An ad for Danceteria from the December 1984 issue of The Face. (Scan by VA.)
024. Discopravity: Psychic TV, Danceteria, New York City, New York, November 17, 1983. $n/a
NOTE: While this second of a two-part entry covers Psychic TV’s gig at Danceteria (part one included a look at a Circle Jerks’ show at The Reggae Lounge), its focus is more on the hijinks, buffoonery and events experienced among my friends and I over several days in NYC in late ‘83.
Now this was a club! Danceteria was utterly brilliant: a four-storey funhouse that was exactly what the doctor ordered (especially if he’d been Dr. Robert).
This year’s much-used Ottawa Bluesfest full fest passes featuring their mascot, Leadbelly. He waved at me on Day One. I think he looks like a blue version of the Just For Laughs gremlin.
177. We Rule the School: Belle & Sebastian, Saturday July 6, 2013, Ottawa Bluesfest, LeBreton Flats, Ottawa, Ontario, Canada, $19.50 (as part of 10-day pass)
I first heard of Belle & Sebastian shortly after their mid-‘90s emergence but didn’t get to actually hear them until just after the turn of this century. A younger friend of ours from that time was over one night when Donovan came on a CD compilation that we were listening to. “Who is this?,” he asked. “It sounds like Belle & Sebastian.” Continue reading →
175. I’m Your Man: Leonard Cohen, Friday December 7, 2012, Scotiabank Place, Ottawa, Ontario, Canada, $171.04
“I love to speak with Leonard,
He’s a sportsman and a shepherd,
He’s a lazy bastard living in a suit”
from “Going Home” (2012)
I’ll cut right to the chase: this was one of the very best concerts I have ever seen in close to 40 years of gig-going. In my all-time Top 20. Earlier last year, I lamented not having been able to see Cohen last time around in my 20 Performances I Missed posting, thinking he would not tour again when I wrote it only to find myself holding December tickets by the time I published the piece.
174. Walk Like A Giant: Neil Young and Crazy Horse with Patti Smith, Scotiabank Place, Ottawa, Ontario, Canada, Saturday November 24, 2012, $73.11.
You can never be sure which iteration of “Neil Young” you’re going to get when you see him live — or which segments of his fanbase will predominate at a given show. This was my sixth time seeing Neil in four decades and most of those gigs have certainly been distinct from one another, with sometimes decidedly different patrons at the fore. Continue reading →
Ten years on from my hearing “Space Oddity,” I finally get to see and hear Bowie live during the Serious Moonlight tour.
022b. Let’s Dance: David Bowie with Rough Trade, CNE Stadium, Toronto, Ontario, Canada, Saturday September 3, 1983, $22.50
In Part One, I wrote about what Bowie and glam rock meant to me, my impressions on how his emergence had a broader impact on the 1970s, and explored his musical shape-shifting.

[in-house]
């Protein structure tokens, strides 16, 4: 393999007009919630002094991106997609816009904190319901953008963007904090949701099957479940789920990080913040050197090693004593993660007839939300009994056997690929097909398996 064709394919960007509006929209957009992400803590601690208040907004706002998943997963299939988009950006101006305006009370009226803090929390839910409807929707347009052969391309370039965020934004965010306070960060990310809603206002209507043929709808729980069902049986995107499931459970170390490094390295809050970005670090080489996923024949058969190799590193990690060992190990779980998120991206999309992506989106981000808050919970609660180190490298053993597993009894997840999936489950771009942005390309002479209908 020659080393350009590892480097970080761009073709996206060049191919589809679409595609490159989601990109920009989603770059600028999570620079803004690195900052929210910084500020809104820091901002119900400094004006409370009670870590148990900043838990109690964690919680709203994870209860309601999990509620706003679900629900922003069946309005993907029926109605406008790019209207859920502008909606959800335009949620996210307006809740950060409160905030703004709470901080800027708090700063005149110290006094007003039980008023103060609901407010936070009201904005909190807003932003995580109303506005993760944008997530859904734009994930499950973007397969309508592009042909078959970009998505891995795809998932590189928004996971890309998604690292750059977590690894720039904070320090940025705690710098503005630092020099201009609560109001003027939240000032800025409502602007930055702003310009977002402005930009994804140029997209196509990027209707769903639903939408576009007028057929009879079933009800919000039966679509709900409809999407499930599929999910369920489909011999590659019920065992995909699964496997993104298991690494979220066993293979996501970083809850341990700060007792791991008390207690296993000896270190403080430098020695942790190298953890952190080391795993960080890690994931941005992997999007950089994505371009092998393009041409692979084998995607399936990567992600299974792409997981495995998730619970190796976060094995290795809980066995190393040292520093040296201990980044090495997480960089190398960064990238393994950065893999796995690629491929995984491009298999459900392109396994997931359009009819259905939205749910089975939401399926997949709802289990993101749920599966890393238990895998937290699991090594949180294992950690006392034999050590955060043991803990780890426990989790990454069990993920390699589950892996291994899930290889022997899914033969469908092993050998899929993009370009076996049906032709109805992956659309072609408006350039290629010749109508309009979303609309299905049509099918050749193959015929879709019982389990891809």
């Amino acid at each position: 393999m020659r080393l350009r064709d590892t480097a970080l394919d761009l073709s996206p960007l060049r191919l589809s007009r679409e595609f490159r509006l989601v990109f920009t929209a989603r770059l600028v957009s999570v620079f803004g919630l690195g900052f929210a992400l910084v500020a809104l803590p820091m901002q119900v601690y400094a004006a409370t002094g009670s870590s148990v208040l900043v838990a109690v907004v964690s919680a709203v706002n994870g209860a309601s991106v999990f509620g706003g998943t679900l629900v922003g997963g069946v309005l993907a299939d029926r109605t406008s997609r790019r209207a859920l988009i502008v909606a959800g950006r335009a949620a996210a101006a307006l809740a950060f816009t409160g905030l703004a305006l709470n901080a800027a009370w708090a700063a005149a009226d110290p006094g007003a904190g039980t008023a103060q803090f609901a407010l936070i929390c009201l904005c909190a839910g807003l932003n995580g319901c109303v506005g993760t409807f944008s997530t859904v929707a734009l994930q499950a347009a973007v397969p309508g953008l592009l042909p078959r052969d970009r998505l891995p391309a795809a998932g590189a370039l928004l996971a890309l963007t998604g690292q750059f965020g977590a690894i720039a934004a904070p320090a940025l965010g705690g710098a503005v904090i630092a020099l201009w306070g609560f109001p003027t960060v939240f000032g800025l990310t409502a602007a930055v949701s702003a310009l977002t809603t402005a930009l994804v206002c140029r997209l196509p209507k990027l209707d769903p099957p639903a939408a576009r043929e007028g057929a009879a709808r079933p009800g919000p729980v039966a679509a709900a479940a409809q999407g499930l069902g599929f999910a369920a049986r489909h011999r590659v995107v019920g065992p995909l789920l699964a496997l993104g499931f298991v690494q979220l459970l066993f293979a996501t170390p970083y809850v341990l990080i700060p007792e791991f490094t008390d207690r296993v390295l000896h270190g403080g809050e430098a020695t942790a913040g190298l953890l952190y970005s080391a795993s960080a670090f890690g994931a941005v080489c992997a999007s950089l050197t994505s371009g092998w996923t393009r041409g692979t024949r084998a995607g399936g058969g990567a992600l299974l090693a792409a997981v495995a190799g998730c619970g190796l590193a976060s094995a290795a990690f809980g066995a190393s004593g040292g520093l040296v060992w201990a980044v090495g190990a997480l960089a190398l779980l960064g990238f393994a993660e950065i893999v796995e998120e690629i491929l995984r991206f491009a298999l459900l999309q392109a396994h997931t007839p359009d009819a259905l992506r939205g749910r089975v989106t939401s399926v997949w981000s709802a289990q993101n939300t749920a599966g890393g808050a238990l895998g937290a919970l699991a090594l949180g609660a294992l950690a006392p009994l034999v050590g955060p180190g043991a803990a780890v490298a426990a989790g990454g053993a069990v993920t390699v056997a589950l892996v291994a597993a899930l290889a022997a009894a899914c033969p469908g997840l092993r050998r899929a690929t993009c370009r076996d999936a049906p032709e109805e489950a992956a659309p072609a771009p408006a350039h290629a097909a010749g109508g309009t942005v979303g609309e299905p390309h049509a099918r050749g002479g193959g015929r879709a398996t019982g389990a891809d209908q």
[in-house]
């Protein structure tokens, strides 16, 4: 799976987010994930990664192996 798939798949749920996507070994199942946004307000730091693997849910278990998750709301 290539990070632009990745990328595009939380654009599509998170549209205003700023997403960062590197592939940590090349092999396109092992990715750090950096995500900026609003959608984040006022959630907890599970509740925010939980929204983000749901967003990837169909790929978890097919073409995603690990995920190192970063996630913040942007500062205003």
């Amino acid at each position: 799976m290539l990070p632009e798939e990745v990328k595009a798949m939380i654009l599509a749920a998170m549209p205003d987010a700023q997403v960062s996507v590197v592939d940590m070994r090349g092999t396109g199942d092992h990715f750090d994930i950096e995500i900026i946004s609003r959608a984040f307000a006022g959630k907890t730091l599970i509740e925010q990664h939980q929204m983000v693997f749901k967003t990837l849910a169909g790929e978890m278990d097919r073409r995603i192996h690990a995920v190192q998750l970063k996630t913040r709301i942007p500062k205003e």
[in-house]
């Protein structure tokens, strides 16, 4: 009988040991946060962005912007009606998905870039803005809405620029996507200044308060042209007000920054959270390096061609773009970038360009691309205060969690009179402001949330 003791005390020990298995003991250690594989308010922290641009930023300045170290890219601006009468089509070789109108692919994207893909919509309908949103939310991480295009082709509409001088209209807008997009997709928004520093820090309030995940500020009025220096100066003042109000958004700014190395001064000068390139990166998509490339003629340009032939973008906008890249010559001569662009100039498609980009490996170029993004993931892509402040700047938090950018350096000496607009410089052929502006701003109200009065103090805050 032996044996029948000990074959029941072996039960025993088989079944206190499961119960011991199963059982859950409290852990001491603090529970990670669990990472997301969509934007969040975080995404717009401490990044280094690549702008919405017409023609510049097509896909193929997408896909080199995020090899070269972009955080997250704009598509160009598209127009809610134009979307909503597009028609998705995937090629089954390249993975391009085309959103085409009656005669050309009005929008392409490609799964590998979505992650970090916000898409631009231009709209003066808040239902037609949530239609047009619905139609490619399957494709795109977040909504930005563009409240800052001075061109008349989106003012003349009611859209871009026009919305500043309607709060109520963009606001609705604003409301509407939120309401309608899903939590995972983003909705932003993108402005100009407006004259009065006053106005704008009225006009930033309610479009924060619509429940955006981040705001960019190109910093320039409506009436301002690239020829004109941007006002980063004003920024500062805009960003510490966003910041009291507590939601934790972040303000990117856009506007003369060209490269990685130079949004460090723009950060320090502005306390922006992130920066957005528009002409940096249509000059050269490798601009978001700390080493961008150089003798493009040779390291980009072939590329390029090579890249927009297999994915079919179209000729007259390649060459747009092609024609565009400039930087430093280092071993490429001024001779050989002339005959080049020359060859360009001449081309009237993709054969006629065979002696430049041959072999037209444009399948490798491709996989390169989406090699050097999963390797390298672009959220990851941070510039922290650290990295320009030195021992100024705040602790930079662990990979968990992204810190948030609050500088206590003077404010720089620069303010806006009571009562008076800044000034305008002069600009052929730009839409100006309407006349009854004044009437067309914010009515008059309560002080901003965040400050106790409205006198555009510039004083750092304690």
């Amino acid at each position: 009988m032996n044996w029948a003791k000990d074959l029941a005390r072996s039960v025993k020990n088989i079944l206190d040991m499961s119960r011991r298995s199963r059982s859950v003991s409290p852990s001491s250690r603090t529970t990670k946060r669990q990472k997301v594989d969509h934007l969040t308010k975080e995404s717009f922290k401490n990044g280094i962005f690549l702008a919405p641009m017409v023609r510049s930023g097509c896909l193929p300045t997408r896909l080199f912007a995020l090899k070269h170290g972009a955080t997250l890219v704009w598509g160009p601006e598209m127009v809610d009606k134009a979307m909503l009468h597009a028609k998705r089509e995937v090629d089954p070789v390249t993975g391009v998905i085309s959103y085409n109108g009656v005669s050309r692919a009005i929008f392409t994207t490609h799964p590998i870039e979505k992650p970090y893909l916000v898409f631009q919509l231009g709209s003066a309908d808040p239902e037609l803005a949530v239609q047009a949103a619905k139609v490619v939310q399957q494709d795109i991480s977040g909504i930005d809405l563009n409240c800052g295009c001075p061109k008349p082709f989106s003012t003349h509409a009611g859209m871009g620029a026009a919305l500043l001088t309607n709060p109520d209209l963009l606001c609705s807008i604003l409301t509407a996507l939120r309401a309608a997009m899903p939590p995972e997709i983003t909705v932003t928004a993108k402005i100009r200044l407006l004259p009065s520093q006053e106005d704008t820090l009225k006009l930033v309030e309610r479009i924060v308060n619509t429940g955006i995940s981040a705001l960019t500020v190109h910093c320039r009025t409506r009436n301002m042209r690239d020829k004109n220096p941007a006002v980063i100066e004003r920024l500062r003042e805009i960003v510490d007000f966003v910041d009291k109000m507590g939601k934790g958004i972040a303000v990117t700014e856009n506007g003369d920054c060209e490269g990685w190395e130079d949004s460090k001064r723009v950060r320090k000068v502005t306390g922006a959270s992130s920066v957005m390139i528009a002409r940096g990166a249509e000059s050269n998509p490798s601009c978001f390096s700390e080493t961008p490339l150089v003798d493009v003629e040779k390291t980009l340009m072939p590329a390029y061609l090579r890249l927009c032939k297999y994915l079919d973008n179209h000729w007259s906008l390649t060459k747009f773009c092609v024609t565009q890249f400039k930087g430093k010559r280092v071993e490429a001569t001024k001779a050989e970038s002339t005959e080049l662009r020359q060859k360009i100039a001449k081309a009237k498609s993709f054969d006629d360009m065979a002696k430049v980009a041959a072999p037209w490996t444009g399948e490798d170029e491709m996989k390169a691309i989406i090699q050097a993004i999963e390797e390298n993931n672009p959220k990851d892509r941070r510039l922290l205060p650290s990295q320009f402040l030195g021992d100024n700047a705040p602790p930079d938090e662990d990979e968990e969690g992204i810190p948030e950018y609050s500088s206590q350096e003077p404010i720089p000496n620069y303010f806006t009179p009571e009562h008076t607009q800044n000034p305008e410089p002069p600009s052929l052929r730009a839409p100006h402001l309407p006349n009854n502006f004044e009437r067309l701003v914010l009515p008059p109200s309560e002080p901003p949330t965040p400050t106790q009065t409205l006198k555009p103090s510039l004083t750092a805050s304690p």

In this third and final segment, I focus on his 1983 comeback via the glossy commercial juggernaut, Let’s Dance, and my thrill at taking in a brilliant set at CNE Stadium — with openers Rough Trade — along with my pal Miss Bennies and 60,000 others over the Labour Day weekend.
Interest ran high for this new Bowie album in my corner of the world. What bold new step forward would this upcoming release portend? What adventurous new direction would his sound take?
In my mind, I had the idea that it would be some kind of merge between synthpop and noisy, angular post-punk experimentation, something like The Human League meets The Birthday Party. Continue reading →
My 2012 concert-going began with this magnificent show from returning hometown hero, Kathleen Edwards. (ALSO NOTE: With the posting of this entry, I am now caught up here on WordPress with all my concert postings frommy Open Salon blog, although there are other types of entries on OS not yet available here).
171. Chameleon/Comedian: Kathleen Edwards with Hannah Georgas, Bronson Centre, Ottawa, Ontario, Canada, Thursday February 9, 2012, $43.50.
Back around the turn of the century (isn’t it neat to be able to write that as a contemporary benchmark!), Cublet and I took a trip out to the country to meet up with his family for a barbeque. His sister had just moved into a farmhouse she was renting in tandem with a good friend of hers. “Her housemate is a musician,” Cublet told me. “Hmmm …,” I pondered, with a mix of interest and ambivalence.
Both responses derived from the same source, namely that I’ve known a lotof musicians in my life. Continue reading →